By Scott Bixby and Amber Jamieson, The Guardian
Hillary Clinton, on Bernie Sanders as a potential vice president: “Oh, let’s not talk about that now! [laughs] I don’t want to think any further than tomorrow and the Michigan primary!”
Bret Baier asks Hillary Clinton about her difficult track record among millennial voters this primary cycle.
“It’s great that both of us are bringing a lot of people into the process, and I applaud senator Sanders for really getting a very big turnout among young people – I love to see that,” Clinton says. “You may not be for me now, but I am for you regardless, and I am going to continue to try to help young people.”
“A lot of young people… are saying, what is going on?” Clinton says. “They get out of the great recession and into the job market, and there are no jobs! I don’t blame them for being really disturbed by what’s going on in our country – that’s why I’m not overpromising.”
On her support for her husband’s 1994 crime bill that is seen as having exacerbated incarceration rates in the US, Hillary Clinton says that the “school-to-prison pipeline” needs to be replaced.
“There was a very serious crime challenge, even an epidemic, in a lot of communities in our country at that time,” Clitnon says, citing the “positive things” in the bill as part of her support. “But as my husband said last summer at the NAACP, there were problems that were solved, but there were mistakes made in that bill.”
“It set off a chain reaction where more and more people ended up being cincarcerated who, in my opinion, should not have been,” Clinton says. “We have got to remove the school to prison pipeline and replace it with a cradle-to-college pipeline.”
Hillary Clinton, on her favorite Republican: “I have good relations with a lot of Republicans – I hesitate to mention any more names, because it will hurt them …”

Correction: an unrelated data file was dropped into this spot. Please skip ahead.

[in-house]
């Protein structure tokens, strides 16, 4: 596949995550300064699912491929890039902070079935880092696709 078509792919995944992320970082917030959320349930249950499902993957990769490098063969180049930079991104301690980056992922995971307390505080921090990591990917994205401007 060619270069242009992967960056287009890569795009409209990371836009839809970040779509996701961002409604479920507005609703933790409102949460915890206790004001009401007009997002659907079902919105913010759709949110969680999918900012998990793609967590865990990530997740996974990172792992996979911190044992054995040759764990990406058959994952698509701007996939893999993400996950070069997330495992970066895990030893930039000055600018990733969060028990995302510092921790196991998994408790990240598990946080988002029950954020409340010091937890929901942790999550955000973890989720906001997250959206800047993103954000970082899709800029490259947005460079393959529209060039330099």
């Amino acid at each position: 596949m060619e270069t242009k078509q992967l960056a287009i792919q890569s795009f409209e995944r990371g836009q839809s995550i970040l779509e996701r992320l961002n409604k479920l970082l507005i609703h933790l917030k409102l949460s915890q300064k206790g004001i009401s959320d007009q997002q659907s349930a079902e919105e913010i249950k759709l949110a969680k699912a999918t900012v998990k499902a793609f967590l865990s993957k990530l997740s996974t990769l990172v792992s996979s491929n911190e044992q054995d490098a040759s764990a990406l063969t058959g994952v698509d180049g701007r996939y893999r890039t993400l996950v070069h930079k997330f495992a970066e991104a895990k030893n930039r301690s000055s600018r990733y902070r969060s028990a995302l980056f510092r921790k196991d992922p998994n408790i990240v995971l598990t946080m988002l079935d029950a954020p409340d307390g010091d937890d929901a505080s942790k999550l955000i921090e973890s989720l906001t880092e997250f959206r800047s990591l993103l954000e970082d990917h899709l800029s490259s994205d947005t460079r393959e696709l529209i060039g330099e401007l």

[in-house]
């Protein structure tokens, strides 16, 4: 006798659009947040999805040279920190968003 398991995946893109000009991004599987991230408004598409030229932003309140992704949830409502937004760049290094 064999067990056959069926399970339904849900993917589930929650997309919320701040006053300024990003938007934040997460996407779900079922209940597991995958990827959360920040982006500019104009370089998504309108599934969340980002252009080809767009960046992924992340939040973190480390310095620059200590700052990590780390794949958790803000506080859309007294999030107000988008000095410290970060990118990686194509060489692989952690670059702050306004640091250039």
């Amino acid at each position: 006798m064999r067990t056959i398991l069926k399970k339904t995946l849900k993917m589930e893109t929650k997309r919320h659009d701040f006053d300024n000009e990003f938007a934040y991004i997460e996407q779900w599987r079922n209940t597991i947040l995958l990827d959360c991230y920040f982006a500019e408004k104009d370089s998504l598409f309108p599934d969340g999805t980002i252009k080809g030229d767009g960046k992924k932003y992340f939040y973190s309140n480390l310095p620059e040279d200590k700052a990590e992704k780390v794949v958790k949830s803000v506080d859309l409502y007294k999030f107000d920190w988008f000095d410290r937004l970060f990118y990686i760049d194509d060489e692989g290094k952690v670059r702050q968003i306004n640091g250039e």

First question from Douglas, a vice president of donor relations for the United Way: “How do you anticipate getting anything done in Washington when ‘compromise’ is a dirty word?”
After citing her service as first lady and assistance in passing health care for low-income children and foster system reform, Clinton says “I’m not saying this is easy… but you have to work at it every single day.”
“When I’m not running for something, the Republicans say really nice things about me,” Clinton jokes. “Our founders created a system where they made clear no human being has all the answers – you have to work together.”
“Compromise is not a dirty word – it’s how democracy has to work.”
Bret Baier asks Hillary Clinton if she thinks “a child should have any legal rights or protections before it’s born?”
“It’s not much of a ‘right’ if it’s totally limited and constrained,” Clinton says of the right to abortion. “I have been on record in favor of a late-pregnancy regulation that would have exceptions for the life and health of the mother. I object to the recent effort in Congress to pass a law saying after 20 weeks, no suck exceptions, because although these are rare, Bret, they sometimes arise in the most complex situations.”
“It is appropriate to say” that abortion can be restricted in these circumstances, Clinton says, “so long as there’s an exception for the life and health of the mother.”
Joining host Bret Baier, former secretary of state Hillary Clinton responds to former New York mayor Michael Bloomberg’s decision not to run for the White House.
“I have the greatest respect for Mike Bloomberg, we worked together during the eight years I was in the senate,” Clinton says. “I look forward to continuing to work with him and finding ways that he can show leadership, which he has done so well over the years.”
Bernie Sanders, on potentially serving as Hillary Clinton’s vice president: “We are running this campaign to win, to become president of the United States.”